Until the Vanderbilt experience began to work its yeast on his understanding, the younger Weaver flirted with liberalism and socialism, his conversion from which he later described in his essay “Up From Liberalism.” From the Vanderbilt Agrarians, chiefly John Crowe Ransom, Donald Davies, Frank Owsley, and Kyle Lanier (as well as Allen Tate, who lived nearby), Weaver came to appreciate the massive cultural continuity that bound the Old South to feudal Europe of the Middle Ages, and thence back to the ancient agrarian cultures of Rome and Greece. A few years later his doctoral dissertation at Louisiana State was devoted to the study of Southern culture in the postbellum period up to 1910, the year of his own birth. Although no one showed interest in publishing it at the time, that dissertation was posthumously published as The Southern Tradition at Bay. It was his longest book. The study of Southern history, culture, and literature was to remain a dominant interest of Weaver’s until the very end, some of his later studies on the subject being gathered and published as The Southern Essays in 1987, almost a quarter-century after his death.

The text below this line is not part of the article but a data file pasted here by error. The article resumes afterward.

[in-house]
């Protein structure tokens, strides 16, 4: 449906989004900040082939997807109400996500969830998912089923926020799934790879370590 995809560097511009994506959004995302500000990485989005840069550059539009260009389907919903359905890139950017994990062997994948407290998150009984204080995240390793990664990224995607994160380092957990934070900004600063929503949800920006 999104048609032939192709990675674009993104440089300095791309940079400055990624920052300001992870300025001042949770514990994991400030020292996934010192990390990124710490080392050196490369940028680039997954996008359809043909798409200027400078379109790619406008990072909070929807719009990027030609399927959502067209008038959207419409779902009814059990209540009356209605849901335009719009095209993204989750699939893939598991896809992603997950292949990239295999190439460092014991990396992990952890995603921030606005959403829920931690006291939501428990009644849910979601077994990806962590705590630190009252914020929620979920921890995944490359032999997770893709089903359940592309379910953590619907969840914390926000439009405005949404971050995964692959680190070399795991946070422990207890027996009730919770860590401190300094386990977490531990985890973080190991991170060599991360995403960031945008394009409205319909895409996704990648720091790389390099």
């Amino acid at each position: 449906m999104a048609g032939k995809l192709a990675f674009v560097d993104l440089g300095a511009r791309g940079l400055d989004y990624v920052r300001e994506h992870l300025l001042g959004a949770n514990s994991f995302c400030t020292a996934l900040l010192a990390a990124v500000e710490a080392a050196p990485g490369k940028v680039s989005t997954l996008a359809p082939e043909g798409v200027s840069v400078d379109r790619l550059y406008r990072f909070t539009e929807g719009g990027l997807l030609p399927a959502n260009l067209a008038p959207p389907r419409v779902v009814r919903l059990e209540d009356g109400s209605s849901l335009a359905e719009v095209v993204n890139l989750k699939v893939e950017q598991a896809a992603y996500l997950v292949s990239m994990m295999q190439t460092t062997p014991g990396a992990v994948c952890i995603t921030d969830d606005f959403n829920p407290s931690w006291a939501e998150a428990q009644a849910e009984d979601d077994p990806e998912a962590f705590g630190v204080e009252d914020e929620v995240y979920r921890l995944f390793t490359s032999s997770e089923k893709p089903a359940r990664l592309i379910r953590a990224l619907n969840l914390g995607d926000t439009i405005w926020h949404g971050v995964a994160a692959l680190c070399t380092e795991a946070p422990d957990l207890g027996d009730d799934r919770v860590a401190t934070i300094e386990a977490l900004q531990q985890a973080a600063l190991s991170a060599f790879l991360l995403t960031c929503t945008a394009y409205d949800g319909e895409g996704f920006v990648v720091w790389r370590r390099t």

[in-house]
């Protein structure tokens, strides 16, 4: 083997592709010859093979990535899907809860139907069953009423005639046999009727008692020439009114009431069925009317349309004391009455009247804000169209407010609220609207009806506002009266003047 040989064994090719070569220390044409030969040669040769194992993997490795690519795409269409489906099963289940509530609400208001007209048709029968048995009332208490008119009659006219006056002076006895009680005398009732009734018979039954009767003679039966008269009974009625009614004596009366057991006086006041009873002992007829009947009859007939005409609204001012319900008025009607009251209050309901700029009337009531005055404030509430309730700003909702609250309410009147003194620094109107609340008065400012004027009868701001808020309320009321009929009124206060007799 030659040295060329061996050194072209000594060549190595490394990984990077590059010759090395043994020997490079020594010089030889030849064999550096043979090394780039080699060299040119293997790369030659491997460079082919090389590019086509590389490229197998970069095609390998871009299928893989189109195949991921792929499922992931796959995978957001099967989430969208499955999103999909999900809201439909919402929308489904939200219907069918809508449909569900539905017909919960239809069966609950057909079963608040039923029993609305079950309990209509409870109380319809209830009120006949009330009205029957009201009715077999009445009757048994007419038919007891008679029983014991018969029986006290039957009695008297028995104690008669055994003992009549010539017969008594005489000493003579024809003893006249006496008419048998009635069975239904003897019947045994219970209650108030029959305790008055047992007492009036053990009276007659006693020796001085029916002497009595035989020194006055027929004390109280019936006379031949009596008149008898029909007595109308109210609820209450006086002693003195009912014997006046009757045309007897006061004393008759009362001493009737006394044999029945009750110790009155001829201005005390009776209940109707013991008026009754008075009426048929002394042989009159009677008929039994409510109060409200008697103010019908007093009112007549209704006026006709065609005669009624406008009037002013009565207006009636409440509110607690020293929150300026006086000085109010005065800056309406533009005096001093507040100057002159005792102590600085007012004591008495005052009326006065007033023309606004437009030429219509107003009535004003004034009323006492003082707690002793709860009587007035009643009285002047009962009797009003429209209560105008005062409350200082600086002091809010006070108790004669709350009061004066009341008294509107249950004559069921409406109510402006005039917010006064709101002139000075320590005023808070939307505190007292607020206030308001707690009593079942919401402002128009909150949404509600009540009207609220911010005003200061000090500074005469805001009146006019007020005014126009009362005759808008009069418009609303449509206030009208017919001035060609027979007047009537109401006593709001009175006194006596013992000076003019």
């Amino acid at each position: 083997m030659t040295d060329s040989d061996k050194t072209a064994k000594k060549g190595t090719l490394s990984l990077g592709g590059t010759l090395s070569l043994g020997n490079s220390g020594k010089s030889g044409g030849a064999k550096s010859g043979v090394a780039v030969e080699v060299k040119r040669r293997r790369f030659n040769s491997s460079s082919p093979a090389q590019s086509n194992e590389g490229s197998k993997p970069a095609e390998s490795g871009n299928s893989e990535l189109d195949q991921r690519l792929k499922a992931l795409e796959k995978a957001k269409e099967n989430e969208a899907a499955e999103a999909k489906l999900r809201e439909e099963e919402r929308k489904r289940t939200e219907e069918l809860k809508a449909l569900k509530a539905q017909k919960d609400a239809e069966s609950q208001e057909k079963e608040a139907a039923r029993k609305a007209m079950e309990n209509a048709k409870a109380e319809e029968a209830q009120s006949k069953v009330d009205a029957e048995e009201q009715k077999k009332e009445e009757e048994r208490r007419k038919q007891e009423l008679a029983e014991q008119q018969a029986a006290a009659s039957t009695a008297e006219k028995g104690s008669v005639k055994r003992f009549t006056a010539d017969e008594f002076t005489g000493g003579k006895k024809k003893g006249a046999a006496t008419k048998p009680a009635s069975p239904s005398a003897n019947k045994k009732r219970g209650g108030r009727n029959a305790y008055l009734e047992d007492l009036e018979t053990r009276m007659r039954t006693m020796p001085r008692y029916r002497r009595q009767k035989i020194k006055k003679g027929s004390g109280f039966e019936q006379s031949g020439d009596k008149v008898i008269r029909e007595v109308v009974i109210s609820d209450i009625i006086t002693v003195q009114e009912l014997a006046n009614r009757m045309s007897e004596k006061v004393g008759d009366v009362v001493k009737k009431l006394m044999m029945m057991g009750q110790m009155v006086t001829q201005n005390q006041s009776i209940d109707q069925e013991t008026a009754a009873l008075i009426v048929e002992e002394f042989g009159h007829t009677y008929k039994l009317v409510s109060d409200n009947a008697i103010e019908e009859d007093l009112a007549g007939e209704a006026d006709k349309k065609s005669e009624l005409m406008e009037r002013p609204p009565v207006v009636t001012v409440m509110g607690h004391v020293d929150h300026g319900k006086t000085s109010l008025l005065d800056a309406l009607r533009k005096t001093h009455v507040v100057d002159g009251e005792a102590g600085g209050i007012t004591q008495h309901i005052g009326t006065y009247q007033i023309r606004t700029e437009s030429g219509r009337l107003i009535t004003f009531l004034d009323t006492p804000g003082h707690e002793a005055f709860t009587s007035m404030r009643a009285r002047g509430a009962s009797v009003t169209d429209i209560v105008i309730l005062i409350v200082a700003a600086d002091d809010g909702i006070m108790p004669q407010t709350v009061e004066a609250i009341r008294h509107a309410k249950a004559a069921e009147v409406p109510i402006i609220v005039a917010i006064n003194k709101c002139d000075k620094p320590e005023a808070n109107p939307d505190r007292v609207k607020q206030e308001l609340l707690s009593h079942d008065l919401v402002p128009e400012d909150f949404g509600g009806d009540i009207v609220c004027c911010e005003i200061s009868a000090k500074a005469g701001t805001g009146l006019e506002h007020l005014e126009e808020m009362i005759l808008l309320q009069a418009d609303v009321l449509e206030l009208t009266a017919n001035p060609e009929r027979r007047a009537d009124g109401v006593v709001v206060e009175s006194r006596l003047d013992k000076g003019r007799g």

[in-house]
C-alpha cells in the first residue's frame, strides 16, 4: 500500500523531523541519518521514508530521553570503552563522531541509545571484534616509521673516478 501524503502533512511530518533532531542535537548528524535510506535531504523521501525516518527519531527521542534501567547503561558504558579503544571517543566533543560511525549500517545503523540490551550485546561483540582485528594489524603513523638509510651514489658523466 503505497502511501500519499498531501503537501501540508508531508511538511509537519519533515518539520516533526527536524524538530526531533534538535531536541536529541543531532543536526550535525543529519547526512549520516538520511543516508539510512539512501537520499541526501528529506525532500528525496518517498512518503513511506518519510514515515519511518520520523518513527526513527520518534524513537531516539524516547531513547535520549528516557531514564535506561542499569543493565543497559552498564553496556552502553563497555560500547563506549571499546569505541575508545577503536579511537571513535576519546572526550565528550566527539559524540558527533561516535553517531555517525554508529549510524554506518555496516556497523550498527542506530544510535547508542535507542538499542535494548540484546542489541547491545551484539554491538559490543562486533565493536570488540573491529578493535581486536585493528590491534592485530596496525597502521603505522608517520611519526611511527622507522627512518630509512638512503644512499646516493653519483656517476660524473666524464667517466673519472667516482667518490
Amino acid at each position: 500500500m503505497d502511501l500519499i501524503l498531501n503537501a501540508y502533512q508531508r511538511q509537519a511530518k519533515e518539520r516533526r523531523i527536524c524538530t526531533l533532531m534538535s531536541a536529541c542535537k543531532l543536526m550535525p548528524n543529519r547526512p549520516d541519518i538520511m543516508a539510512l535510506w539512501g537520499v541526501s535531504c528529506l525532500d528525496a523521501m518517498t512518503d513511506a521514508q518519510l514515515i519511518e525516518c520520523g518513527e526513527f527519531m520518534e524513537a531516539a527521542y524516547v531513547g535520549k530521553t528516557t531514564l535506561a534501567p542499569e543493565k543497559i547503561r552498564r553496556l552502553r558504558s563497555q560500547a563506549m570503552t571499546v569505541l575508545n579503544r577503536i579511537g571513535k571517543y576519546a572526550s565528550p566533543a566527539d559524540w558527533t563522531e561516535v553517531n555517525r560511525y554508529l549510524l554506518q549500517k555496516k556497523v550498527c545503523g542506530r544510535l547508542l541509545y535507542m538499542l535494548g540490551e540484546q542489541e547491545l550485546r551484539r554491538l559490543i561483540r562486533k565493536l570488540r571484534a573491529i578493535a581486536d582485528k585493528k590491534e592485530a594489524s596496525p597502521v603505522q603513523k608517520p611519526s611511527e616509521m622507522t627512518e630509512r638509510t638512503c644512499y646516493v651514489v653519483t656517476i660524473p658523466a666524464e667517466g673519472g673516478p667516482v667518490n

Cultural criticism was another preoccupation of Weaver’s, finding its major expression in Ideas Have Consequences, in 1948, and two other works published shortly after his death, Visions of Order and Life Without Prejudice. Weaver’s criticisms of modern technocratic culture, as shown in two articles printed in this edition of Touchstone, were based on his conviction that modern thought has been corroded by a lack of confidence in the existence and knowability of transcendent truth, a distrust begotten of late medieval nominalism. Weaver was an unashamed and militant Platonist.